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The homeowners' guide to saving money, the planet and increasing the value of property

As South Africans dust off their heaters ahead of winter with the knowledge that Eskom has inflicted yet another above-inflation price hike (9.4%) for electricity this year, cash-strapped consumers feeling the pinch of the gloomy national economy will increasingly be looking at ways to lower household running costs.


TEMPERATURE CONTROL:  Glazing on windows helps to regulate the indoor temperature in winter and summer, especially in homes built to maximise views and natural light like this house in Bantry Bay which is on the market for R39 million


That’s the word from Lew Geffen Sotheby’s International Realty Atlantic Seaboard CEO Brendan Miller, who says properties already fitted with energy-saving devices are increasingly attractive to prospective buyers when they start compiling their dream home wish list.

“At the turn of the century barring the odd ardent environmentalist, things like solar energy didn’t even register on buyers’ radars, but they’re most definitely there now.

“Municipal services have become prohibitively expensive and as the country’s infrastructure deteriorates the cost to consumers will increase. It therefore makes sense to become as green-powered and self-sufficient as possible; not only from an environmental perspective, but from a financial one as well.”

Lew Geffen Sotheby’s International Director Sandy Geffen believes it is scandalous that the government, through the Department of Energy, last year chose to end the programme of rebates to incentivise homeowners to install solar geysers. The programme was previously administered by Eskom, but was shut down almost immediately after being transferred to the Department of Energy in March 2015.

“An average family comprises three to four members, each bathing or showering once a day. Considering that heating a geyser accounts for 40% or more of a household’s monthly electricity usage, just getting everybody clean can rack up a large bill before you even start adding other power guzzlers like stoves.

“I believe it’s morally wrong on numerous levels, not least of global climate change. But closer to home with the rebates gone installing solar geysers is now out of the question for most South African families who are already battling interest rate hikes, fuel price increases and surging food costs as a result of the drought and other factors.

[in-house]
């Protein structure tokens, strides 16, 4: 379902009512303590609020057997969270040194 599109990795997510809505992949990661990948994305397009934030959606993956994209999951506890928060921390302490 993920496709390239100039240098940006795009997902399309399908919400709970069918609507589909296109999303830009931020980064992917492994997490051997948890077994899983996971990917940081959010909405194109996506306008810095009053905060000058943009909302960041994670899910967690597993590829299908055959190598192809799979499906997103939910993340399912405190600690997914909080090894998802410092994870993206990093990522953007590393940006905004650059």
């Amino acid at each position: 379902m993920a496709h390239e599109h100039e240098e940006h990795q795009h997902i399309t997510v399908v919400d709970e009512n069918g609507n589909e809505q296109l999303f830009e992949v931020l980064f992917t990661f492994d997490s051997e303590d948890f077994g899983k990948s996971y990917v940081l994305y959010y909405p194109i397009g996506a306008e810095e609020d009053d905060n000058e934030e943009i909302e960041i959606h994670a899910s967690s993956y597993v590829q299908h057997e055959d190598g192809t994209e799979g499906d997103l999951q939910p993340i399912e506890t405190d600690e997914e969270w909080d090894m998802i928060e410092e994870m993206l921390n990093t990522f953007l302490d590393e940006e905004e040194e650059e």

“As a rule the only way the majority of homeowners who have to cut down on their bills manage to fund the approximately R15 000 to R30 000 required for the parts and installation – depending on the size of the geyser – is to dip into their mortgages or fall further into financial difficulty by taking out bank loans. Both scenarios are bad news for debt-ridden consumers, and in some cases their efforts to do the right thing ultimately see them go belly-up.”

Geffen says the only correct way to fund an installation is for homeowners to save until they have enough in the bank to pay cash for the solar geyser.

“You’ll recoup the initial investment in less than four years, after which it’s just pure electricity bill savings, and if you choose to sell your house you’ve added significantly to the value of the property if it already has a medium to large solar water heater installed.”

Miller says particularly in relation to larger properties, buyers are increasingly asking realtors to source homes that have existing solar water heaters, solar panels, grey water irrigation systems, rainwater tanks, comprehensive insulation or even double-glazing, which helps with climate control and dampening external noise.

“There’s no question that energy-saving home alterations and additions raise both the value and desirability of homes that are put on the market, because buyers are increasingly asking questions like whether a property has one or two geysers, and whether irrigation systems are grey water or mains water.

“Fitting these systems will reward homeowners with a significant return on investment in the short term in the form of savings on household running costs, as well as adding value to their properties in the long term.”

According to Geffen it’s possible to reduce a household’s energy expenditure by up to 70% using passive solar design.

“We’ve consulted with specialist architects and here’s how to do it with the implementation of simple design principles to reduce lighting, heating and cooling needs that can make a big difference to your monthly energy bill,” says Geffen.

Tips include the following:

Replace a tin roof if you can, but if the budget is tight, simply insulate it and paint it white.
Natural materials such as stone, timber, thatch and clay are better at regulating temperature than most man-made substances.
Rooftop solar panels provide electricity to run low-consumption appliances such as TVs, radios and lights. A big enough spread of solar panels will even see your electricity meter running backwards for much of the day when it’s sunny, feeding power into the grid. You don’t get paid for this, but your electricity bill plummets.
Although not a cheap initial investment, solar geysers will more than pay for themselves.
Home owners with gardens can reduce water usage by as much as 50% with a grey water irrigation system.
Install energy efficient light bulbs (CFLs), which have a much longer life-span and use far less electricity.
Install window shutters, awnings or screens. These will cool rooms by keeping direct sunlight out of the home in summer.


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